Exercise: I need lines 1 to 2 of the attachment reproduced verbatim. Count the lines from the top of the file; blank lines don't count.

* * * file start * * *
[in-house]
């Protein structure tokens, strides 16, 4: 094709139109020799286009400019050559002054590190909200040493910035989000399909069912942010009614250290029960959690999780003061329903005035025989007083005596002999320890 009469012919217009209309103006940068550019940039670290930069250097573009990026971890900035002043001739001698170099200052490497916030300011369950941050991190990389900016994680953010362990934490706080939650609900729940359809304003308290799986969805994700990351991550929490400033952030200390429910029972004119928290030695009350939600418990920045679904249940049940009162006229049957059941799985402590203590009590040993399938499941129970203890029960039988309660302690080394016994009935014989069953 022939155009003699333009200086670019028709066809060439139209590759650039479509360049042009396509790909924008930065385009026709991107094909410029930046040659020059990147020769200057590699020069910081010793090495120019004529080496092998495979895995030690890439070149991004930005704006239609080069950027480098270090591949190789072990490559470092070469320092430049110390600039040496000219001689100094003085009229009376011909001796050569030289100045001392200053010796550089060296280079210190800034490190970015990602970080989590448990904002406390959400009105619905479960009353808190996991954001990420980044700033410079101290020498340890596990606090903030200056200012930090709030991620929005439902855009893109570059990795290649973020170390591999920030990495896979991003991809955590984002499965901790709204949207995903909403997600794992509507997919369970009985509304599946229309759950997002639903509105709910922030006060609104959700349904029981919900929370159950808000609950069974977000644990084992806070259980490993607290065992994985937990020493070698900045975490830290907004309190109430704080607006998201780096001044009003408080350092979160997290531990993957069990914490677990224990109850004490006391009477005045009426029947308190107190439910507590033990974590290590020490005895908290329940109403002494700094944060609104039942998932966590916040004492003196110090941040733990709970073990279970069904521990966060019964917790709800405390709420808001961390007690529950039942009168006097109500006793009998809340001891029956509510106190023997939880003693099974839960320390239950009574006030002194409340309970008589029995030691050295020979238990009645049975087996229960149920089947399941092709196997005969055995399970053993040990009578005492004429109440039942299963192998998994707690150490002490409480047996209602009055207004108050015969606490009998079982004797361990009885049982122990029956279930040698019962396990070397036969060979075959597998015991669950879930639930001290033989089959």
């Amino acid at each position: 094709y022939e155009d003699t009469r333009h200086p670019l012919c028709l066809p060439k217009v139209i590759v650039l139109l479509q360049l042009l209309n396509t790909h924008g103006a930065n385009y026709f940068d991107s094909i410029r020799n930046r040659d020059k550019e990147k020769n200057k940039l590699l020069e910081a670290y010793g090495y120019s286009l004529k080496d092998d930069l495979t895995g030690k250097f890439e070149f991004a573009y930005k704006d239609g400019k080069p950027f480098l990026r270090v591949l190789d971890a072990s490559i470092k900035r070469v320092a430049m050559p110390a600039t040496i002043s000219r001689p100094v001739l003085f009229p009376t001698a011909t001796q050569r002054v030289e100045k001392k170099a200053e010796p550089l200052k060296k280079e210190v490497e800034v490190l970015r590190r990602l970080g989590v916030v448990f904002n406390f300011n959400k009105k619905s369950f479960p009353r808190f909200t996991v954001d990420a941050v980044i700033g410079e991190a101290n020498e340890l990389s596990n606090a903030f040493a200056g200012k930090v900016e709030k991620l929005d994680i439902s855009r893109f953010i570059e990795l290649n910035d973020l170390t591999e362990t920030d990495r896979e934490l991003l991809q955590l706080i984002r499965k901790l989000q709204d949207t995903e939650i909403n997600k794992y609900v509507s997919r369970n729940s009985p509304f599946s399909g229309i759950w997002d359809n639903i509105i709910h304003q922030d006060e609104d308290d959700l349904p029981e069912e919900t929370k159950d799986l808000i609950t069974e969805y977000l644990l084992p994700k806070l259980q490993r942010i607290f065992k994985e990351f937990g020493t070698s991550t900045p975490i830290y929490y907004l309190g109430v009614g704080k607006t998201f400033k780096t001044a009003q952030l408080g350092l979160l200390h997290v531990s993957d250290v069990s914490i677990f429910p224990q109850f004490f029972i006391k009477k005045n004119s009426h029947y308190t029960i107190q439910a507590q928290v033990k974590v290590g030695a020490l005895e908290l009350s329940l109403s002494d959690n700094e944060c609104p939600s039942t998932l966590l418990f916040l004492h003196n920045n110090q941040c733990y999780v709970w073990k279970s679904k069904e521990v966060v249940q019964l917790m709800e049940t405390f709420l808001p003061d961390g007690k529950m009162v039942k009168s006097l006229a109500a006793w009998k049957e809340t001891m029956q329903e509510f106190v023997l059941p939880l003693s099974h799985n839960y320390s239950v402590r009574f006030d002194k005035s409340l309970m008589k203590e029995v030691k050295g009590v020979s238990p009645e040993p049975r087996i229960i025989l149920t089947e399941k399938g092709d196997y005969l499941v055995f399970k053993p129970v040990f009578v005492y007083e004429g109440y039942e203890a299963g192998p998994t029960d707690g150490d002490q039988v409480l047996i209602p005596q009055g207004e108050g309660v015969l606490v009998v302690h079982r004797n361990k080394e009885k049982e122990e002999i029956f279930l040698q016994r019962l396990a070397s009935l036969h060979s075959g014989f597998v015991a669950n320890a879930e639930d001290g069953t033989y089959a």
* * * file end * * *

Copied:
[in-house]
């Protein structure tokens, strides 16, 4: 094709139109020799286009400019050559002054590190909200040493910035989000399909069912942010009614250290029960959690999780003061329903005035025989007083005596002999320890 009469012919217009209309103006940068550019940039670290930069250097573009990026971890900035002043001739001698170099200052490497916030300011369950941050991190990389900016994680953010362990934490706080939650609900729940359809304003308290799986969805994700990351991550929490400033952030200390429910029972004119928290030695009350939600418990920045679904249940049940009162006229049957059941799985402590203590009590040993399938499941129970203890029960039988309660302690080394016994009935014989069953 022939155009003699333009200086670019028709066809060439139209590759650039479509360049042009396509790909924008930065385009026709991107094909410029930046040659020059990147020769200057590699020069910081010793090495120019004529080496092998495979895995030690890439070149991004930005704006239609080069950027480098270090591949190789072990490559470092070469320092430049110390600039040496000219001689100094003085009229009376011909001796050569030289100045001392200053010796550089060296280079210190800034490190970015990602970080989590448990904002406390959400009105619905479960009353808190996991954001990420980044700033410079101290020498340890596990606090903030200056200012930090709030991620929005439902855009893109570059990795290649973020170390591999920030990495896979991003991809955590984002499965901790709204949207995903909403997600794992509507997919369970009985509304599946229309759950997002639903509105709910922030006060609104959700349904029981919900929370159950808000609950069974977000644990084992806070259980490993607290065992994985937990020493070698900045975490830290907004309190109430704080607006998201780096001044009003408080350092979160997290531990993957069990914490677990224990109850004490006391009477005045009426029947308190107190439910507590033990974590290590020490005895908290329940109403002494700094944060609104039942998932966590916040004492003196110090941040733990709970073990279970069904521990966060019964917790709800405390709420808001961390007690529950039942009168006097109500006793009998809340001891029956509510106190023997939880003693099974839960320390239950009574006030002194409340309970008589029995030691050295020979238990009645049975087996229960149920089947399941092709196997005969055995399970053993040990009578005492004429109440039942299963192998998994707690150490002490409480047996209602009055207004108050015969606490009998079982004797361990009885049982122990029956279930040698019962396990070397036969060979075959597998015991669950879930639930001290033989089959």